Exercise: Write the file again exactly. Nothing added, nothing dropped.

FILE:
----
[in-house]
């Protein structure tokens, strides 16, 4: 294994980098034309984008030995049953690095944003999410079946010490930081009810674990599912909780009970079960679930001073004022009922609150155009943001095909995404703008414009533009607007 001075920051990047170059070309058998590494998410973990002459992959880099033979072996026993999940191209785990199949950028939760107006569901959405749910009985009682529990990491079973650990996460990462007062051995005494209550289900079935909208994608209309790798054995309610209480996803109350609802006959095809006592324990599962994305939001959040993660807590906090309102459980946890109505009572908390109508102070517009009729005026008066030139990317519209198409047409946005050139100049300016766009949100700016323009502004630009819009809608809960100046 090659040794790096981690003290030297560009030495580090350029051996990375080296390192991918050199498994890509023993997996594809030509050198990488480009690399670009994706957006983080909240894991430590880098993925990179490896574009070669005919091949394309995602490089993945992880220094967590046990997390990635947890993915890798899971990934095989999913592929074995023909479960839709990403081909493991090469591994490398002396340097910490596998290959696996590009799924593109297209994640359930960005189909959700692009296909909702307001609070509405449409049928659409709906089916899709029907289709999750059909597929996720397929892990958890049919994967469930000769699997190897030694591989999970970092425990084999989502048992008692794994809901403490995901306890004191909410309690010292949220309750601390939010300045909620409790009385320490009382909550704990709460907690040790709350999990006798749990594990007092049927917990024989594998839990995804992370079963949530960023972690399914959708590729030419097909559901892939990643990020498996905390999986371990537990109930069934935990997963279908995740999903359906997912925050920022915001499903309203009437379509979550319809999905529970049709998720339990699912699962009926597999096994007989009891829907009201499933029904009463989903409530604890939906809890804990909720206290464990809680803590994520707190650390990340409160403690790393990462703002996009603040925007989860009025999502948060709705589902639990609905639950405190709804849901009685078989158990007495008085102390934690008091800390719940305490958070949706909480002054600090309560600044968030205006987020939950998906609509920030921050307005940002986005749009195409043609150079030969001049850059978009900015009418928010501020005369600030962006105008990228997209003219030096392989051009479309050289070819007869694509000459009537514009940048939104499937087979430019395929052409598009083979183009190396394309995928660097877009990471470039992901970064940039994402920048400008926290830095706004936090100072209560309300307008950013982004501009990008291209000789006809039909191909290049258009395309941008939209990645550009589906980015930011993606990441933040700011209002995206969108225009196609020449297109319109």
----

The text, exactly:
[in-house]
């Protein structure tokens, strides 16, 4: 294994980098034309984008030995049953690095944003999410079946010490930081009810674990599912909780009970079960679930001073004022009922609150155009943001095909995404703008414009533009607007 001075920051990047170059070309058998590494998410973990002459992959880099033979072996026993999940191209785990199949950028939760107006569901959405749910009985009682529990990491079973650990996460990462007062051995005494209550289900079935909208994608209309790798054995309610209480996803109350609802006959095809006592324990599962994305939001959040993660807590906090309102459980946890109505009572908390109508102070517009009729005026008066030139990317519209198409047409946005050139100049300016766009949100700016323009502004630009819009809608809960100046 090659040794790096981690003290030297560009030495580090350029051996990375080296390192991918050199498994890509023993997996594809030509050198990488480009690399670009994706957006983080909240894991430590880098993925990179490896574009070669005919091949394309995602490089993945992880220094967590046990997390990635947890993915890798899971990934095989999913592929074995023909479960839709990403081909493991090469591994490398002396340097910490596998290959696996590009799924593109297209994640359930960005189909959700692009296909909702307001609070509405449409049928659409709906089916899709029907289709999750059909597929996720397929892990958890049919994967469930000769699997190897030694591989999970970092425990084999989502048992008692794994809901403490995901306890004191909410309690010292949220309750601390939010300045909620409790009385320490009382909550704990709460907690040790709350999990006798749990594990007092049927917990024989594998839990995804992370079963949530960023972690399914959708590729030419097909559901892939990643990020498996905390999986371990537990109930069934935990997963279908995740999903359906997912925050920022915001499903309203009437379509979550319809999905529970049709998720339990699912699962009926597999096994007989009891829907009201499933029904009463989903409530604890939906809890804990909720206290464990809680803590994520707190650390990340409160403690790393990462703002996009603040925007989860009025999502948060709705589902639990609905639950405190709804849901009685078989158990007495008085102390934690008091800390719940305490958070949706909480002054600090309560600044968030205006987020939950998906609509920030921050307005940002986005749009195409043609150079030969001049850059978009900015009418928010501020005369600030962006105008990228997209003219030096392989051009479309050289070819007869694509000459009537514009940048939104499937087979430019395929052409598009083979183009190396394309995928660097877009990471470039992901970064940039994402920048400008926290830095706004936090100072209560309300307008950013982004501009990008291209000789006809039909191909290049258009395309941008939209990645550009589906980015930011993606990441933040700011209002995206969108225009196609020449297109319109």